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Denis Tretyakov's Avatar

Denis Tretyakov

24 Feb, 2012 01:00 PM

Hello  ,
    I'm a fan of your game Ramp Champ. That's so cool))
    So let me say a few words about me, I am an iOS-developer, and now work on a game project that uses a similar model of throwing objects.
    I usually make 2D-games, so I'm faced with the problem of how to implement the same behavior of the object ball as in your game (rendering, physics and collisions, the definition of collision with other objects)?
        Can you help me with this issue?

Thanks in advance,
Denis Tretyakov

  1. Support Staff 1 Posted by Sean on 24 Feb, 2012 04:05 PM

    Sean's Avatar

    Hi Denis,

    At it's heart, Ramp Champ is a 2D game. All the sprites, etc. are just normal 2D images. What we did, though, was use a 3D physics engine (Bullet - http://bulletphysics.org/) behind the scenes to simulate some of the game world. Basically I configured the 3D engine with a handful of simple shapes to represent things like the ramp, the sides, the ball, and the targets. Everything was just made of boxes as far as the physics engine was concerned except for the ball which was a sphere. Keep in mind that all of this is behind the scenes - we never rendered any actual 3D shapes, but the physics engine didn't know or care about that.

    When the lanes themselves were designed, the designers had to come up with positions and sizes for the targets and stuff in 3D space even though it only drew 2D sprites. The 3D positions were stored in the game and used to setup the physics engine when the lane was played. We had a simple editor that showed the lane from the front as it is seen in the game while also showing a kind of line-drawing side view that showed depth so the designers could visualize where they were positioning the various targets in 3D. This made things a lot easier for them but was a lot of work to put together.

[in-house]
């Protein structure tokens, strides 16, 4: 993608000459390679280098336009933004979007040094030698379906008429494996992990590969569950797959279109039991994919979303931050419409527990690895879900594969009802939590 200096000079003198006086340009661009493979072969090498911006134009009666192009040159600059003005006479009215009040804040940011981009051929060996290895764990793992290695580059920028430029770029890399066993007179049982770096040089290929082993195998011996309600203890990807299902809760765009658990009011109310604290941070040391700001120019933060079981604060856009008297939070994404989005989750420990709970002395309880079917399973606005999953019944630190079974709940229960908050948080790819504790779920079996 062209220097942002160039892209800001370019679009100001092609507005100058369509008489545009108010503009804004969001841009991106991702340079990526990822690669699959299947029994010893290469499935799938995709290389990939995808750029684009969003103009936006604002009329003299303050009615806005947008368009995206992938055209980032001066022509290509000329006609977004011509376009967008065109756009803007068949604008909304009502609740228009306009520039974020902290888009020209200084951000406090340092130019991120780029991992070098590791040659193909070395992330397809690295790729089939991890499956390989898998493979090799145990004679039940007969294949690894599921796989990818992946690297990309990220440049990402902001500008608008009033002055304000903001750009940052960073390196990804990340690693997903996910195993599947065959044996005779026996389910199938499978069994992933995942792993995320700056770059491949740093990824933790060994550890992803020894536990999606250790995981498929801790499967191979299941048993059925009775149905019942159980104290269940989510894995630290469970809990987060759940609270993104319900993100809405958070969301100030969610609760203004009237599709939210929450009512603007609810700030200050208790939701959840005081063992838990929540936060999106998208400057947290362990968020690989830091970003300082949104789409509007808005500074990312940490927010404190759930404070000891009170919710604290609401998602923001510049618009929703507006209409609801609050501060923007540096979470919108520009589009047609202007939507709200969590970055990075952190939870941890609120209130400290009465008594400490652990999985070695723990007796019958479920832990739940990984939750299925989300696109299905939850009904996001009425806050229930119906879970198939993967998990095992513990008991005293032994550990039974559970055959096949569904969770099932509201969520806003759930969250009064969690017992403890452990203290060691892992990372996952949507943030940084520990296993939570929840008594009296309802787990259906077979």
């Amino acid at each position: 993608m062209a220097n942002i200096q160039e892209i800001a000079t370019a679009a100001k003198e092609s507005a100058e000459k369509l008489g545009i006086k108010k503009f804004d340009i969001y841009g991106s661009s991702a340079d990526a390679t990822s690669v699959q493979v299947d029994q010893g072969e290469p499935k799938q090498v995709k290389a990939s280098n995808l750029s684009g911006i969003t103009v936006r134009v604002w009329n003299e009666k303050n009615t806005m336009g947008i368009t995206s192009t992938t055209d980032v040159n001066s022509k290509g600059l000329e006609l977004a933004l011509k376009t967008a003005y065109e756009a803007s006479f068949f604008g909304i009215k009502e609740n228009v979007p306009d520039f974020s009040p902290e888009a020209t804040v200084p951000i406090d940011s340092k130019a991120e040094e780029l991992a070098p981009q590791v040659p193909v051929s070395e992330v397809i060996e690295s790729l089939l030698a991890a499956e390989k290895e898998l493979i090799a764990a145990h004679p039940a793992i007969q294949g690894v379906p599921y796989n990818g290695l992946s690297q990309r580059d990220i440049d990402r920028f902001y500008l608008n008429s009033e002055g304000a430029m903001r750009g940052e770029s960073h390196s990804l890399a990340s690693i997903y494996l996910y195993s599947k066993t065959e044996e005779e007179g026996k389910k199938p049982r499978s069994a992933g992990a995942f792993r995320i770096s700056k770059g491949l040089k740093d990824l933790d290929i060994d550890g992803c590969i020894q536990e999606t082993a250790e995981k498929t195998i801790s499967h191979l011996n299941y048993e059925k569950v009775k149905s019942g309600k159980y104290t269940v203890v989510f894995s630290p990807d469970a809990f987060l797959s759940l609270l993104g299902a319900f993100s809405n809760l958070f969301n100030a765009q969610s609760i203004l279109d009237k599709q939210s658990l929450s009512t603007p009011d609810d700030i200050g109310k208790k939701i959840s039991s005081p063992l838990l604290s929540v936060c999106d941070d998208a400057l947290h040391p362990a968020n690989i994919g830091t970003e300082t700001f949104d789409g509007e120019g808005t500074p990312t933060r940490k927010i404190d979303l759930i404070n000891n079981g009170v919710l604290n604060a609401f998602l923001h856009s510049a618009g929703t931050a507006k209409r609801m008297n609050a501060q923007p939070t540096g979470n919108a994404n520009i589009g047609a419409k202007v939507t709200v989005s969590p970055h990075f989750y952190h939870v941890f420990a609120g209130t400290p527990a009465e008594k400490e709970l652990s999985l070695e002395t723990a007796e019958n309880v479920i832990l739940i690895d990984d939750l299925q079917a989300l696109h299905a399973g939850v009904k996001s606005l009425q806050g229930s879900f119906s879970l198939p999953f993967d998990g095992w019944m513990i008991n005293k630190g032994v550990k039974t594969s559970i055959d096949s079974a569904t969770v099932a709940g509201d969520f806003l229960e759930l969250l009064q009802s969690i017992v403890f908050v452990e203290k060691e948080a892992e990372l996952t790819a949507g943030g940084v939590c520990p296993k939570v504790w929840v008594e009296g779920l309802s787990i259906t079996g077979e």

When the player flicked to throw the ball, a force was applied to the sphere in the physics engine and then the physics engine mostly did the rest. As far as the physics engine was concerned, the ball was rolling down the ramp and hitting the boxes that made up the targets. The physics engine knows when objects hit each other and has notifications of that. The boxes in the 3D world were tagged so I could tell which target they were, so when the ball hit something and I got a notification of a collision, the game could then handle it accordingly and remove the box from the 3D physics world, score points, or whatever.

    As the physics engine ran each game tick, I'd read out the 3D position of the ball and targets and such from the point of view of the physics engine and then used a perspective matrix to do the math of converting that 3D point to a 2D screen point and then just moved the sprite on screen to the right spot according to where the physics engine told me it was. (This is basically what 3D engines do when it comes time to render a 3D shape on your 2D screen.) Since all the targets just moved left/right and our "camera" was positioned so that it was looking directly at the targets, we were able to get away with this without worrying around rendering any actual depth for the targets since they never moved in a way that'd visually require it. The ball was slightly trickier because it moved into the screen and thus needed to shrink as it went deeper into the screen. I think what I ended up doing was to just convert two 3D coordinates into 2D for the ball - one for the left side of it and one for the right. Then I used the difference between them to scale the ball sprite accordingly. That resulted in a surprisingly decent 3D effect since the ball image was a circle and was moving quickly.

    The only other trick left was getting the ball to go behind things when it should, but that ended up not being very hard. We just sorted all of the targets and lane parts (like the sides, the ramp floor, etc) according to their z-position in 3D space. As the ball moved it's z-ordering was set to match it's depth into the screen and so as the ball's z ordering increased it'd be rendered behind other sprites that were to be considered closer to the viewer without doing anything fancy.

    I hope this makes some kind of sense to you and helps you out. Good luck!

  2. Sean closed this discussion on 24 Feb, 2012 04:05 PM.

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